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The Cup of Trembling and Other Stories   By: (1847-1938)

The Cup of Trembling and Other Stories by Mary Hallock Foote

First Page:

THE CUP OF TREMBLING

AND OTHER STORIES

BY MARY HALLOCK FOOTE

BOSTON AND NEW YORK HOUGHTON, MIFFLIN AND COMPANY The Riverside Press, Cambridge 1895

Copyright, 1895, BY MARY HALLOCK FOOTE.

All rights reserved.

The Riverside Press, Cambridge, Mass., U. S. A. Electrotyped and Printed by H. O. Houghton & Co.

CONTENTS

THE CUP OF TREMBLING

MAVERICK

ON A SIDE TRACK

THE TRUMPETER

THE CUP OF TREMBLING

I

A miner of the Coeur d'Alêne was returning alone on foot, one winter evening, from the town in the gulch to his solitary claim far up on the timbered mountain side.

His nearest way was by an unfrequented road that led to the Dreadnaught, a lofty and now abandoned mine that had struck the vein three thousand feet above the valley, but the ore, being low grade, could never be made to pay the cost of transportation.

He had cached his snow shoes, going down, at the Bruce boys' cabin, the only habitation on the Dreadnaught road, which from there was still open to town.

The snows that camp all summer on the highest peaks of the Coeur d'Alêne were steadily working downward, driving the game before them; but traffic had not ceased in the mountains. Supplies were still delivered by pack train at outlying claims and distant cabins in the standing timber. The miner was therefore traveling light, encumbered with no heavier load than his personal requisition of tobacco and whisky and the latest newspapers, which he circulated in exchange for the wayside hospitalities of that thinly peopled but neighborly region.

His homeward halt at the cabin was well timed. The Bruce boys were just sitting down to supper; and the moon, that would light his lonelier way across the white slopes of the forest, would not be visible for an hour or more. The boys threw wood upon their low cooking fire of coals, which flamed up gloriously, spreading its immemorial welcome over that poor, chance suggestion of a home. The supper was served upon a board, or literally two boards, nailed shelf wise across the lighted end of the cabin, beneath a small window where, crossed by the squares of a dusty sash, the austere winter twilight looked in: a sky of stained glass colors above the clear heights of snow; an atmosphere as cold and pure as the air of a fireless church; a hushed multitude of trees disguised in vestments of snow, a mute recessional after the benediction has been said.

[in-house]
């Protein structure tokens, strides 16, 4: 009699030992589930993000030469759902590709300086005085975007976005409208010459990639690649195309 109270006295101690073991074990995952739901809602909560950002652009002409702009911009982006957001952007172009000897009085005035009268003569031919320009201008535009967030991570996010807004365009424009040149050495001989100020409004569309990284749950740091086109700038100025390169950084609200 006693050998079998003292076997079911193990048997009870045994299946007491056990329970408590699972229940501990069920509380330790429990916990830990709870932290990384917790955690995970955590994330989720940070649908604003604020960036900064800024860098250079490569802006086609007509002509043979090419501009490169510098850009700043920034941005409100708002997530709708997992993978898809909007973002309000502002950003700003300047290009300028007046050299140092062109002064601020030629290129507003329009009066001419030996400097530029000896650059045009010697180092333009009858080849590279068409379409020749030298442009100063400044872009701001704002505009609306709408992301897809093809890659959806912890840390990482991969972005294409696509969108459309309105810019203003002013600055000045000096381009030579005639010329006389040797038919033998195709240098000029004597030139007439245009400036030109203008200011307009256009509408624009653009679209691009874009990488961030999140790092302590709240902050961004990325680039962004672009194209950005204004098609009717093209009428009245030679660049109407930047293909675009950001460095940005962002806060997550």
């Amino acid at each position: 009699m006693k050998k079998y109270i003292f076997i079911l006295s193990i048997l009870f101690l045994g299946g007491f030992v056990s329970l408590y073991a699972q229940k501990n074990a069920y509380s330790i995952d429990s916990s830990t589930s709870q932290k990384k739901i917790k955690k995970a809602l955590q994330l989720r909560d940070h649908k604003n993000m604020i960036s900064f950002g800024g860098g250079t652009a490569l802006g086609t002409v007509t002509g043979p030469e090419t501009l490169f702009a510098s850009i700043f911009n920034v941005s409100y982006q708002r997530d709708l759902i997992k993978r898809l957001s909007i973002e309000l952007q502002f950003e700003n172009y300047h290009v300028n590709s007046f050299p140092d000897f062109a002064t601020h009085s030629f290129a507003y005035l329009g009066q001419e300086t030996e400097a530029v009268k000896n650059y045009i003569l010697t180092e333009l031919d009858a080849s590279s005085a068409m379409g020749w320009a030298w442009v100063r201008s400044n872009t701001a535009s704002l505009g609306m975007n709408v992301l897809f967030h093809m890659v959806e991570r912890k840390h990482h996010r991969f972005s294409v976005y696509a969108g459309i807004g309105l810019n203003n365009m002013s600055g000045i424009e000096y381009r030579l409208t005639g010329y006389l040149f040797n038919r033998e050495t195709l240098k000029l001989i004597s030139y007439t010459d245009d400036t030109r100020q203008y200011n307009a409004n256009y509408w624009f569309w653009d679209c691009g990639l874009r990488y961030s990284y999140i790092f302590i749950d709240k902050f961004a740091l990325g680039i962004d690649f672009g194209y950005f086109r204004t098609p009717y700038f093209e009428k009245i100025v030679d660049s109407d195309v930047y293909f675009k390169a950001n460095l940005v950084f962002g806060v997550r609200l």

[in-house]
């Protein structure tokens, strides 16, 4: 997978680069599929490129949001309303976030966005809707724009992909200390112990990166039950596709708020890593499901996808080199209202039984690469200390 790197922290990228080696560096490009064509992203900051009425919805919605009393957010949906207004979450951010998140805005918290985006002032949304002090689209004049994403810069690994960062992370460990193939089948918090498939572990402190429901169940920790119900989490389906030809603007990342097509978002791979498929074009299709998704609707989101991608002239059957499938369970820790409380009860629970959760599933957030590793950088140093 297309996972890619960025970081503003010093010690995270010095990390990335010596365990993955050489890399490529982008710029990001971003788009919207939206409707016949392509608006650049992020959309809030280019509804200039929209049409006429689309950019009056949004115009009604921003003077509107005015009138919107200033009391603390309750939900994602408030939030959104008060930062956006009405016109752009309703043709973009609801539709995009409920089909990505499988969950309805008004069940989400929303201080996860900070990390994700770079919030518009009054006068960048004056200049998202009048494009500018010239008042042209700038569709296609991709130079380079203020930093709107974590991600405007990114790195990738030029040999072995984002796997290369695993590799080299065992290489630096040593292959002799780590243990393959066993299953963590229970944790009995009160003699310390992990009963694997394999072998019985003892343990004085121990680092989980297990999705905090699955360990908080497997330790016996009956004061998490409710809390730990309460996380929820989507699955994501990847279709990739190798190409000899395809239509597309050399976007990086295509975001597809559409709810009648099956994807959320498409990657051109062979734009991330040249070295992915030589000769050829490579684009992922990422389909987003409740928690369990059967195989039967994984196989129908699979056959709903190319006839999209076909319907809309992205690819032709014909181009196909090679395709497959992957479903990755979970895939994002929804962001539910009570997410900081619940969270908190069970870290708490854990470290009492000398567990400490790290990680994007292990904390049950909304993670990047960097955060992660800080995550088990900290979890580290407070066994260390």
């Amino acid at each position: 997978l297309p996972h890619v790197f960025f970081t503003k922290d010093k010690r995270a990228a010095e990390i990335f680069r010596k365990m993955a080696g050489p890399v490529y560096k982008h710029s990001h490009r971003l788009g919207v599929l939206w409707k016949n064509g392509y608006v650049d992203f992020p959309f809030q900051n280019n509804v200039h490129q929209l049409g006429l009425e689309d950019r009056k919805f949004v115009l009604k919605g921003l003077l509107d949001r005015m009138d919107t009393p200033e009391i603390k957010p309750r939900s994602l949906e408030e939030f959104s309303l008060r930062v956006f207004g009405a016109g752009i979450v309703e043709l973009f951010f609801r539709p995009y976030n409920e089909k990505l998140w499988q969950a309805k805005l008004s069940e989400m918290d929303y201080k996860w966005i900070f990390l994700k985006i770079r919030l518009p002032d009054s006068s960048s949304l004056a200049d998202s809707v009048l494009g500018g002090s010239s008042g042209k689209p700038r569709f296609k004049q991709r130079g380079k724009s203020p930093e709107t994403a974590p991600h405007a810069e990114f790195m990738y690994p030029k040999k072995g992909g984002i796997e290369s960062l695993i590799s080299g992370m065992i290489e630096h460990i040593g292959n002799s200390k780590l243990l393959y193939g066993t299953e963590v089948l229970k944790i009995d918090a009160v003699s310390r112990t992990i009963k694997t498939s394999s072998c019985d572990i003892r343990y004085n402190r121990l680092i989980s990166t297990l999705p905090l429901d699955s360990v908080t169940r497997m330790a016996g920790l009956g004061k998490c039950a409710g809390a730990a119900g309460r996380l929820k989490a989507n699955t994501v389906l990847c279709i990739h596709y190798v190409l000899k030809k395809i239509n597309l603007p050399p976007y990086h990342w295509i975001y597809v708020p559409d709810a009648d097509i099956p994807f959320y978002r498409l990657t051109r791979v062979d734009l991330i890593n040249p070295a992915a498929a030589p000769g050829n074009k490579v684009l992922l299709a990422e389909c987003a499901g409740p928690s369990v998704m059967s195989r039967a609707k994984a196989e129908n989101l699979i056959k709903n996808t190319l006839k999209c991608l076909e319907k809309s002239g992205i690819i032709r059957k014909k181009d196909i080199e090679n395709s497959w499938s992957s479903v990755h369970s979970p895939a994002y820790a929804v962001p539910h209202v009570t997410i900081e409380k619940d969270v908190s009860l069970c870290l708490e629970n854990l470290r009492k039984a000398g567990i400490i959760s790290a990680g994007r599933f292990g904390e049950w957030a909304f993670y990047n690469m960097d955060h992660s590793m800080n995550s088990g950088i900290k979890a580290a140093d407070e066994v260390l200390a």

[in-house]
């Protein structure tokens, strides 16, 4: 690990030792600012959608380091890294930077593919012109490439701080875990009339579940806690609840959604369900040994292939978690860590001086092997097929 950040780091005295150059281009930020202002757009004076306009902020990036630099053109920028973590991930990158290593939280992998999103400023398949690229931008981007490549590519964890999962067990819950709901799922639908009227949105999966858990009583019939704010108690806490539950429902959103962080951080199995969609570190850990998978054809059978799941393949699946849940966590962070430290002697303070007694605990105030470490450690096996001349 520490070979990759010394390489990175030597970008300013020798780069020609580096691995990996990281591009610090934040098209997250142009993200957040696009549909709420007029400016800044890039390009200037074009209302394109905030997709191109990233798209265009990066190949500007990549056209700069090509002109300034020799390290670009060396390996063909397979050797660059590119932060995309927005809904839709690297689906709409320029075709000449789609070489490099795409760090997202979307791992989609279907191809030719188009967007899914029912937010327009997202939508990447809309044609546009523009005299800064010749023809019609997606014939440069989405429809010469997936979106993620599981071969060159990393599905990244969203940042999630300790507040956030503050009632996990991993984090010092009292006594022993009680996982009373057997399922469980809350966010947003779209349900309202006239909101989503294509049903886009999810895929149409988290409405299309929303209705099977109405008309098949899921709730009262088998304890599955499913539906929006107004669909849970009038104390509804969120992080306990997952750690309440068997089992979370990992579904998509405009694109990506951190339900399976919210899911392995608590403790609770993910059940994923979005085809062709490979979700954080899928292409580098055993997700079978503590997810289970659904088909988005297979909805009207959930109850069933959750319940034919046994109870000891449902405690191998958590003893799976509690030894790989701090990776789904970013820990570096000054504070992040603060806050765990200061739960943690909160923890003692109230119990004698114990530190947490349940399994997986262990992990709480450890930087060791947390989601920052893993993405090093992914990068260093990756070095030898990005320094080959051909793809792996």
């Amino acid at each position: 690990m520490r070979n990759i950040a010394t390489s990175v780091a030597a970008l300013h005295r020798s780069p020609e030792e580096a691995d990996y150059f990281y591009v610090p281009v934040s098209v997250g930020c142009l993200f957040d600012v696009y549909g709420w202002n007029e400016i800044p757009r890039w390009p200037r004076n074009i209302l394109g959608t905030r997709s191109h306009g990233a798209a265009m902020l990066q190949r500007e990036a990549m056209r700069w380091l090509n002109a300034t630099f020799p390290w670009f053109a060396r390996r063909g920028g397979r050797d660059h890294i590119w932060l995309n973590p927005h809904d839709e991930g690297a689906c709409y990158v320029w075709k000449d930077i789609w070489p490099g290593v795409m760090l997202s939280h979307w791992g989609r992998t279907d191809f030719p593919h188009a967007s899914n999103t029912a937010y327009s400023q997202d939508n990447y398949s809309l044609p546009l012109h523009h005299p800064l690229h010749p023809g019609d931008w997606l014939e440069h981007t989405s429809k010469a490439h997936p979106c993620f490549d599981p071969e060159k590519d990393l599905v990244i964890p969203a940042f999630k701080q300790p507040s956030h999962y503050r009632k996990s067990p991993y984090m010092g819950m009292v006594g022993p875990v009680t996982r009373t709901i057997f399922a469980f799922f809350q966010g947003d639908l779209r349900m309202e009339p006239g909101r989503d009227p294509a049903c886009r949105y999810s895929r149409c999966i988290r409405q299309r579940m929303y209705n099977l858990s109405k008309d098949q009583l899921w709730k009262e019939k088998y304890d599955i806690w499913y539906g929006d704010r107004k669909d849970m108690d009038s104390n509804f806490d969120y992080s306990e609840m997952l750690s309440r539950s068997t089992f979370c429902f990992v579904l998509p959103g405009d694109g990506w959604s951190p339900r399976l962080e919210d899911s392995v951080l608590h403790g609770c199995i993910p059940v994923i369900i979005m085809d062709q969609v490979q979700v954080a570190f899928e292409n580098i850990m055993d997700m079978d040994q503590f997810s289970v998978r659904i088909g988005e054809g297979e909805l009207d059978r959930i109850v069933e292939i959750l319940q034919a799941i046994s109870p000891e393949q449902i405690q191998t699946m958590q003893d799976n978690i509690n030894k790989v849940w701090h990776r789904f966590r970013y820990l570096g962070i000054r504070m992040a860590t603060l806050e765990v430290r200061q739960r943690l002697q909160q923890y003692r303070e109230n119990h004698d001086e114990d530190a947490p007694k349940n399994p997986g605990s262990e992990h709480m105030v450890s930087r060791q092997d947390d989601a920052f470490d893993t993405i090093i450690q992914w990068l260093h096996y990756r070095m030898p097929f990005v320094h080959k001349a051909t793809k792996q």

Each man dragged his seat to the table, and placed himself sidewise, that his legs might find room beneath the narrow board. Each dark face was illumined on one side by the fitful fire glow, on the other by the constant though fading ray from the window; and, as they talked, the boisterous fire applauded, and the twilight, like a pale listener, laid its cold finger on the pane.

They talked of the price of silver, of the mines shutting down, of the bad times East and West, and the signs of a corrupt generation; and this brought them to the latest ill rumor from town a sensation that had transpired only a few hours before the miner's departure, and which friends of the persons discussed were trying to keep as quiet as possible.

The name of a young woman was mentioned, hitherto a rather disdainful favorite with society in the Coeur d'Alêne the wife of one of the richest mine owners in the State.

The "Old Man," as the miners called him, had been absent for three months in London, detained from week to week on the tedious but paramount business of selling his mine. The mine, with its fatalistic millions (which, it was surmised, had spoken for their owner in marriage more eloquently than the man could have spoken for himself), had been closed down pending negotiations for its sale, and left in charge of the engineer, who was also the superintendent. This young man, whose personal qualities were in somewhat formidable contrast to those of his employer, nevertheless, in business ways, enjoyed a high measure of his confidence, and had indeed deserved it... Continue reading book >>




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